When the Los Angeles Dodgers declined Hanser Alberto’s $2 million team option for the 2023 season, some fans were surprised. For the last guy off the bench, Alberto offered great versatility and energy at an arguably unbeatable price.
He was also able to eat meaningless innings by taking the mound and helping preserve the bullpen. He orchestrated some of the funniest/most bizarre dugout celebrations anybody’s ever seen. His role on the 2022 Dodgers won’t be forgotten.
But the Dodgers seemingly want to go in a different direction. Alberto, Jimmy Nelson, Danny Duffy and Justin Turner all had their team options declined. Cody Bellinger was non-tendered. Tyler Anderson left for the Angels after talks with the Dodgers didn’t progress as quickly as he wanted to.
Without a star shortstop at the moment, the plan would be to shift Gavin Lux over to that position and utilize a combination of Max Muncy and Chris Taylor at second base. There’s also a need in left/center field, depending upon how the team plans to use James Outman and Trayce Thompson.
Seeing as Taylor, the Dodgers’ top utility man, might become more entrenched in a couple of roles rather than trying to man an unlimited number of them, due to the roster deficiencies at the moment, might LA look for another “last guy on the bench” option who can do it all?
If so, there’s a Hanser Alberto 2.0 out there in Harold Castro, who was non-tendered by the Detroit Tigers last week.
Dodgers should explore bringing in Harold Castro as Hanser Alberto’s replacement
Castro was due ~$2.6 million in arbitration, per MLBTradeRumors.com, which would’ve been a shade above Alberto’s salary for 2023. The difference? Castro brings a ton more production and value, which makes it a bit puzzling why the Tigers opted to cut him loose.
Heading into his age-29 season, Castro, who was a part-time player for Detroit the last two years, is still an asset. He’s managed to log reps at first base, second base, shortstop, third base, left field, center field and pitcher across his most recent 226 games. Though his third base defense needs some work, he’s a good glove up the middle and can fill in elsewhere in a serviceable manner.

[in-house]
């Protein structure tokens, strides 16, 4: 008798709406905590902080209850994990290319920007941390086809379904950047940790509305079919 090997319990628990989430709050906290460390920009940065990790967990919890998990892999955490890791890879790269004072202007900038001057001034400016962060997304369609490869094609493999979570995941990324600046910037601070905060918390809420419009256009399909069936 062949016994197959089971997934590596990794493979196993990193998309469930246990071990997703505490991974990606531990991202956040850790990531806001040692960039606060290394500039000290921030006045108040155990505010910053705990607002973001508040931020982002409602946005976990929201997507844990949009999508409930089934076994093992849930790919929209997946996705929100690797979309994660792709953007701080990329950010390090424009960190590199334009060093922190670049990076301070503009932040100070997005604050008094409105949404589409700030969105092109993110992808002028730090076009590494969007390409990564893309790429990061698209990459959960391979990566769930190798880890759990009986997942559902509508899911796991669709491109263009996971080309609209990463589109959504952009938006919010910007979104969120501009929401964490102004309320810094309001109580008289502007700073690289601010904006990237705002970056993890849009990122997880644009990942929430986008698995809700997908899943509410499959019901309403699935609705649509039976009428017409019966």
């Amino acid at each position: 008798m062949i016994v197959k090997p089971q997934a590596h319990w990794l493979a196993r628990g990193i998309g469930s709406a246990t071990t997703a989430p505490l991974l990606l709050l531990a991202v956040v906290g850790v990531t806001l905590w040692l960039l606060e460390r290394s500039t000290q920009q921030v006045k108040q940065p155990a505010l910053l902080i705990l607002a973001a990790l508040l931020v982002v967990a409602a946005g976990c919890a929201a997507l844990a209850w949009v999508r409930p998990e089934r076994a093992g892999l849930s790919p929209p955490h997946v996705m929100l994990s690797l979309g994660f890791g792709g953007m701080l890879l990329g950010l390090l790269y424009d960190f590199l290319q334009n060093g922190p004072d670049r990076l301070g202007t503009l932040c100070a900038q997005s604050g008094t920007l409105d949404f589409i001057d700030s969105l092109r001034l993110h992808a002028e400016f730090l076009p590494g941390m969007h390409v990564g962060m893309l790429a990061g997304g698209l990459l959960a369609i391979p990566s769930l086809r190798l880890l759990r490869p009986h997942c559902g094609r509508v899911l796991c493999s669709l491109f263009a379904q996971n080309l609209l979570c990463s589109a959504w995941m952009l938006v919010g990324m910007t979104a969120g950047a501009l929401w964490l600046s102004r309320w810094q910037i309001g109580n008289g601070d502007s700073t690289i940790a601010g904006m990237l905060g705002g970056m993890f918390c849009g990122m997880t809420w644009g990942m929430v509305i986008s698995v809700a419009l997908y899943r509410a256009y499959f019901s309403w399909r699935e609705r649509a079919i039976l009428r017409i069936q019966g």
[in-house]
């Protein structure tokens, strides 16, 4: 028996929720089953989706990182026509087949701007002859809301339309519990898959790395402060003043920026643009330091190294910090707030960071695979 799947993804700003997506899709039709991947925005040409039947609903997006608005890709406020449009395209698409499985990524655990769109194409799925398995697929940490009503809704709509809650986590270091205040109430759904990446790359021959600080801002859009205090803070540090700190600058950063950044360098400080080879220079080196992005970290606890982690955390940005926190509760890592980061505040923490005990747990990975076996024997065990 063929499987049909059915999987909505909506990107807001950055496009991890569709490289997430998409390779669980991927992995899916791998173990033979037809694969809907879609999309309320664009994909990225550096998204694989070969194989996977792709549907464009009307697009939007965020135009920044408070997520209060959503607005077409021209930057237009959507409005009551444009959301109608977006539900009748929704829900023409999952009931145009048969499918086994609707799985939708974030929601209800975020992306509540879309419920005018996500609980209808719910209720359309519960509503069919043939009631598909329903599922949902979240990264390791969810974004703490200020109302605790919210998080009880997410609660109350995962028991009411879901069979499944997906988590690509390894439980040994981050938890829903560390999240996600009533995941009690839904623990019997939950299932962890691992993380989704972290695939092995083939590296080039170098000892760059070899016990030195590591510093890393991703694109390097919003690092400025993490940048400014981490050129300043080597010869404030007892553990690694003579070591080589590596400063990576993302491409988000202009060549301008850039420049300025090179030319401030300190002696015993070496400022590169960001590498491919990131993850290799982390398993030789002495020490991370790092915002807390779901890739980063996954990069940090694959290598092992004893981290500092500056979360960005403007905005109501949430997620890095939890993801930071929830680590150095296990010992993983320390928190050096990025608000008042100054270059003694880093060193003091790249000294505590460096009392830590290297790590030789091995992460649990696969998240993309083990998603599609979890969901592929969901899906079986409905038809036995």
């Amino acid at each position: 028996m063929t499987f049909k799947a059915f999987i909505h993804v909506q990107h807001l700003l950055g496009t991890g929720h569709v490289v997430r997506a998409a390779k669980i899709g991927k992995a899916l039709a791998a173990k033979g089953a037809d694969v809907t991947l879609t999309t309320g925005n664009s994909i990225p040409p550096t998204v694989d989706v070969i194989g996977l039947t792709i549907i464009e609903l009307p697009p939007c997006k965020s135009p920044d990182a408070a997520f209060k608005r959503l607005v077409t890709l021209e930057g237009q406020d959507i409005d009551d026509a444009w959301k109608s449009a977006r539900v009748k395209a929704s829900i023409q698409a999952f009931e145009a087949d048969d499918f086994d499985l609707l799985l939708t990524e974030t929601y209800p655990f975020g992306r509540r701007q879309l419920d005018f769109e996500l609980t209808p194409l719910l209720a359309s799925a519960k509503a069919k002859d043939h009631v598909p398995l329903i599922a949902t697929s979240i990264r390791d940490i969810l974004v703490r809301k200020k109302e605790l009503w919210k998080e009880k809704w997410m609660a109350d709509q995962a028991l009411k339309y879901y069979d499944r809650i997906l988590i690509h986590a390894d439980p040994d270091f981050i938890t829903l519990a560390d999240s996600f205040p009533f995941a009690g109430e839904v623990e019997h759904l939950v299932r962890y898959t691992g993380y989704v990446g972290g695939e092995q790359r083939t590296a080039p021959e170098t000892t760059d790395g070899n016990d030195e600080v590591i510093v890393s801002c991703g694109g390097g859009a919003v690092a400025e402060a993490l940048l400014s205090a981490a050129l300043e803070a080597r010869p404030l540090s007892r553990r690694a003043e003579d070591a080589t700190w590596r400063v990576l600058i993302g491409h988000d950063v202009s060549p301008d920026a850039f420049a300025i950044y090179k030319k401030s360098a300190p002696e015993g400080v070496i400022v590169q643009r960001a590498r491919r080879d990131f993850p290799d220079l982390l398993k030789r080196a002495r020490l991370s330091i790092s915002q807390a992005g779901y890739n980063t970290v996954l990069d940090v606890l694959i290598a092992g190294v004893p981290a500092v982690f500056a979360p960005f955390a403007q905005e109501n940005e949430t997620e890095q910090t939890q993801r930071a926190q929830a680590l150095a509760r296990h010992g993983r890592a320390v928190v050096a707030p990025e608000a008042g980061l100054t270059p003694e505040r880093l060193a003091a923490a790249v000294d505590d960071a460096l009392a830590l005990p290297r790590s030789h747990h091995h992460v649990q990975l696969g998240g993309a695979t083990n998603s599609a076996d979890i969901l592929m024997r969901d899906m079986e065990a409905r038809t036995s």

As for his offense, here’s how he and Alberto compare over their last two campaigns:
- Castro in 2021 – .283 with a .669 OPS, 87 OPS+, 35 runs scored, 3 HR and 37 RBI in 106 games
- Alberto in 2021 – .270 with a .693 OPS, 86 OPS+, 25 runs scored, 2 HR and 24 RBI in 103 games
- Castro in 2022 – .271 with a .681 OPS, 98 OPS+, 37 runs scored, 7 HR and 47 RBI in 120 games
- Alberto in 2022 – .244 with a .623 OPS, 70 OPS+, 13 runs scored, 2 HR and 15 RBI in 73 games
Not to mention, Castro was putting up totally solid numbers as a part-timer on a downtrodden Tigers squad, which ranked toward the bottom of the league in the most important offensive categories the last two years.
Put him in a lineup protected by some of MLB’s best hitters, and conventional wisdom suggests there will be more output. His defense is undoubtedly better than Alberto’s. His energy? Not sure about that, but the trade-off with on-field production might outweigh that intangible trait.